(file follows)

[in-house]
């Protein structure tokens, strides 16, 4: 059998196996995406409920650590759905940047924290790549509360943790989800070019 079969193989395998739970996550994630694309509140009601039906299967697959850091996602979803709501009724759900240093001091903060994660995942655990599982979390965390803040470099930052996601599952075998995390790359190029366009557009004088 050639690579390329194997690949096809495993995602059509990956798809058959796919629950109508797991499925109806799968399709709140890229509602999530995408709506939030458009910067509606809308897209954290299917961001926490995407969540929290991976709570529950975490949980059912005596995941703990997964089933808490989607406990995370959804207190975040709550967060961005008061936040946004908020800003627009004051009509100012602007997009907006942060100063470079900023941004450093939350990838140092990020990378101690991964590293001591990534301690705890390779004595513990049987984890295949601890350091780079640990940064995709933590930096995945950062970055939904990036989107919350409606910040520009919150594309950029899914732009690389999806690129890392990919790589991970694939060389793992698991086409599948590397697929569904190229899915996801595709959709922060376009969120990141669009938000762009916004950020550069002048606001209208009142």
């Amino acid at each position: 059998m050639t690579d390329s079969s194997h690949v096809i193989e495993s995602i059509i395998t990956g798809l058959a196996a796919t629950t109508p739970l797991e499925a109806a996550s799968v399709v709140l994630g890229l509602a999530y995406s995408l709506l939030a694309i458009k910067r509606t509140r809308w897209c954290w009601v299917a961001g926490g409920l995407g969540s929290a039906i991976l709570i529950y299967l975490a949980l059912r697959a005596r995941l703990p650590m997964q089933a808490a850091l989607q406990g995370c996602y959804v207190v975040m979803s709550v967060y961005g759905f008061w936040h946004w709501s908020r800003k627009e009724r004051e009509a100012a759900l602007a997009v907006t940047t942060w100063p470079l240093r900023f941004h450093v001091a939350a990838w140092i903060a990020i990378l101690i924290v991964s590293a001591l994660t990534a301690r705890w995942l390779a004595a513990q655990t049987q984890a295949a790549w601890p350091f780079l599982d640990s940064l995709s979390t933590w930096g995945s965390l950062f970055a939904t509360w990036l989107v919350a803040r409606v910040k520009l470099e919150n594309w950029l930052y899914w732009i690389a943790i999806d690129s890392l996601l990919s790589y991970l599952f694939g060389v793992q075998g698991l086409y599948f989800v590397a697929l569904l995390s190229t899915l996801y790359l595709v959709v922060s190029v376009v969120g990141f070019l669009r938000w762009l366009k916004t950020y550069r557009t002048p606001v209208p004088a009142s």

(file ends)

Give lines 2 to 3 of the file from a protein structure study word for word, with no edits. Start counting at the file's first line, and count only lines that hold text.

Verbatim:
């Protein structure tokens, strides 16, 4: 059998196996995406409920650590759905940047924290790549509360943790989800070019 079969193989395998739970996550994630694309509140009601039906299967697959850091996602979803709501009724759900240093001091903060994660995942655990599982979390965390803040470099930052996601599952075998995390790359190029366009557009004088 050639690579390329194997690949096809495993995602059509990956798809058959796919629950109508797991499925109806799968399709709140890229509602999530995408709506939030458009910067509606809308897209954290299917961001926490995407969540929290991976709570529950975490949980059912005596995941703990997964089933808490989607406990995370959804207190975040709550967060961005008061936040946004908020800003627009004051009509100012602007997009907006942060100063470079900023941004450093939350990838140092990020990378101690991964590293001591990534301690705890390779004595513990049987984890295949601890350091780079640990940064995709933590930096995945950062970055939904990036989107919350409606910040520009919150594309950029899914732009690389999806690129890392990919790589991970694939060389793992698991086409599948590397697929569904190229899915996801595709959709922060376009969120990141669009938000762009916004950020550069002048606001209208009142």
């Amino acid at each position: 059998m050639t690579d390329s079969s194997h690949v096809i193989e495993s995602i059509i395998t990956g798809l058959a196996a796919t629950t109508p739970l797991e499925a109806a996550s799968v399709v709140l994630g890229l509602a999530y995406s995408l709506l939030a694309i458009k910067r509606t509140r809308w897209c954290w009601v299917a961001g926490g409920l995407g969540s929290a039906i991976l709570i529950y299967l975490a949980l059912r697959a005596r995941l703990p650590m997964q089933a808490a850091l989607q406990g995370c996602y959804v207190v975040m979803s709550v967060y961005g759905f008061w936040h946004w709501s908020r800003k627009e009724r004051e009509a100012a759900l602007a997009v907006t940047t942060w100063p470079l240093r900023f941004h450093v001091a939350a990838w140092i903060a990020i990378l101690i924290v991964s590293a001591l994660t990534a301690r705890w995942l390779a004595a513990q655990t049987q984890a295949a790549w601890p350091f780079l599982d640990s940064l995709s979390t933590w930096g995945s965390l950062f970055a939904t509360w990036l989107v919350a803040r409606v910040k520009l470099e919150n594309w950029l930052y899914w732009i690389a943790i999806d690129s890392l996601l990919s790589y991970l599952f694939g060389v793992q075998g698991l086409y599948f989800v590397a697929l569904l995390s190229t899915l996801y790359l595709v959709v922060s190029v376009v969120g990141f070019l669009r938000w762009l366009k916004t950020y550069r557009t002048p606001v209208p004088a009142s």